Blastogenesis of large granular lymphocytes in nonlymphoid organs
AuthorsMcIntyre, Kim W.
Natuk, Robert J.
Biron, Christine A.
Greenberger, Joel S.
Welsh, Raymond M.
UMass Chan AffiliationsDepartment of Pathology
Document TypeJournal Article
KeywordsAnimals; Hepatitis, Viral, Animal; Killer Cells; Killer Cells, Natural; Kinetics; Liver; *Lymphocyte Activation; Male; Mice; Mice, Inbred BALB C; Mice, Inbred C3H; Mice, Inbred C57BL; Mice, Nude; Murine hepatitis virus; Peritoneal Cavity; Phenotype; Radiation Chimera; Spleen; Thymidine
Medicine and Health Sciences
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AbstractHigh numbers of large granular lymphocytes (LGL) accumulate in the livers and peritoneal cavities of mice during the course of viral infection. Accumulation of natural killer (NK) cells at day 3 postinfection (p.i.) was shown to be radiation-sensitive, implying that proliferation was required for this response. Accumulation occurred in splenectomized mice, indicating that the spleen, known to be an organ for mature NK cell proliferation, was not the major source for liver and peritoneal NK/LGL. Significant percentages (greater than 25%) of the LGL found in the liver and peritoneal cavity following viral infection or interferon induction with poly-inosinic:poly-cytidylic acid were defined morphologically as blasts (large cells with prominent nucleoli and intensely basophilic cytoplasms containing azurophilic granules). Most blast LGL at day 3 p.i. were sensitive to administration of anti-asialo GM1 serum in vivo, were Lyt-2-, and were enriched in populations that lysed NK cell-sensitive targets in vitro, indicating that these were NK/LGL. At day 3 p.i., leukocytes from the liver and peritoneal cavity incorporated 3H-thymidine and bound to and killed NK cell-sensitive targets in single-cell cytotoxicity assays. These data suggest that NK/LGL undergo at least one round of division in the liver and peritoneal cavity during viral infection. In contrast, blast LGL at day 7 p.i. were resistant to in vivo treatments with anti-asialo GM1 serum, were Lyt-2+, and were enriched in populations of cells that killed virus-infected histocompatible targets, indicating that they were cytotoxic T lymphocytes (CTL). These results suggest that both NK/LGL and CTL/LGL are capable of blastogenesis and presumed proliferation at sites of virus infection, providing a means for the in situ augmentation of a host's cell-mediated antiviral defenses.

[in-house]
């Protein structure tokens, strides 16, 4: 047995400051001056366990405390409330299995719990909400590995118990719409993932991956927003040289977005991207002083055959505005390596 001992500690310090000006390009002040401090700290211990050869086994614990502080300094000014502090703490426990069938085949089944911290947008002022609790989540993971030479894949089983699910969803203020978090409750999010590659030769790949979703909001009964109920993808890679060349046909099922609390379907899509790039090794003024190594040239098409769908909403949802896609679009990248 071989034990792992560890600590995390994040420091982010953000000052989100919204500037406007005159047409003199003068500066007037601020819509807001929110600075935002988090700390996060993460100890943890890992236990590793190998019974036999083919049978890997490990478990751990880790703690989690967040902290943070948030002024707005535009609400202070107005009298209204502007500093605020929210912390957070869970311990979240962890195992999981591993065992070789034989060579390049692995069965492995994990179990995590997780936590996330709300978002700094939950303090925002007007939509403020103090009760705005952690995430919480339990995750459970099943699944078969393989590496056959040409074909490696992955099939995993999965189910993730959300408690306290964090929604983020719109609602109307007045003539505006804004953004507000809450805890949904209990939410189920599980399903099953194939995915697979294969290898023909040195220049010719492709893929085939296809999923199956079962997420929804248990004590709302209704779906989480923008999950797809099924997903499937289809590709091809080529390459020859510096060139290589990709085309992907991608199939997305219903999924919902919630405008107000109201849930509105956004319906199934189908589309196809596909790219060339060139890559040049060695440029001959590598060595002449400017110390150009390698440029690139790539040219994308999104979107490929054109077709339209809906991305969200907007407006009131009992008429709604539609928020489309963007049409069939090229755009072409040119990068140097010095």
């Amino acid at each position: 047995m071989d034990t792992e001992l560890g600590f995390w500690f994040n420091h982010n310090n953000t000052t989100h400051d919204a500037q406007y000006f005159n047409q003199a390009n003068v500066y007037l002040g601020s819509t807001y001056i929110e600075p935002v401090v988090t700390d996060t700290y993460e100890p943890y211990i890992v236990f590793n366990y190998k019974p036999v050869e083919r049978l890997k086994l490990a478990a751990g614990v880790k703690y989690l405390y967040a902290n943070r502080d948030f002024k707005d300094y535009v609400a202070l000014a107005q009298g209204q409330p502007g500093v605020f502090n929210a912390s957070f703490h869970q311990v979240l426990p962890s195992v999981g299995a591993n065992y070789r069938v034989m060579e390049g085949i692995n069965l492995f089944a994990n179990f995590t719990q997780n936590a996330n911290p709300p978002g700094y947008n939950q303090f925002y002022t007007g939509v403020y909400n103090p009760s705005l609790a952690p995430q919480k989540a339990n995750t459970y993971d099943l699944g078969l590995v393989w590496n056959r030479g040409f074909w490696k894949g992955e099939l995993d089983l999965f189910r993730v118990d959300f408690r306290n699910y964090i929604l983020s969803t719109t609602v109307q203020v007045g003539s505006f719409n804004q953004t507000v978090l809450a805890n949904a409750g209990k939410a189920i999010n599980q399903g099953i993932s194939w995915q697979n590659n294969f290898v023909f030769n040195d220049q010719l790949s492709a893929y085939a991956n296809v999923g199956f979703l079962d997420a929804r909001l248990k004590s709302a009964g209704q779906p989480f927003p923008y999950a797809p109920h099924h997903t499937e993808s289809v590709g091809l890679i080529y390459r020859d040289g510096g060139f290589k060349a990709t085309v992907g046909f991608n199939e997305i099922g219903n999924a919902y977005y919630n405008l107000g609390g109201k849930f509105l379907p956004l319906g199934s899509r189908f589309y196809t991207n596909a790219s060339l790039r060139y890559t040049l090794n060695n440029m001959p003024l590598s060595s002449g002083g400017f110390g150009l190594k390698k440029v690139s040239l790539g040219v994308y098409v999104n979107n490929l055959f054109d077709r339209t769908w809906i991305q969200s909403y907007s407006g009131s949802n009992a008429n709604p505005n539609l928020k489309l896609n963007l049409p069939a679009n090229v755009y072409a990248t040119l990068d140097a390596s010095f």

J Leukoc Biol. 1988 Jun;43(6):492-501.
Permanent Link to this Itemhttp://hdl.handle.net/20.500.14038/34177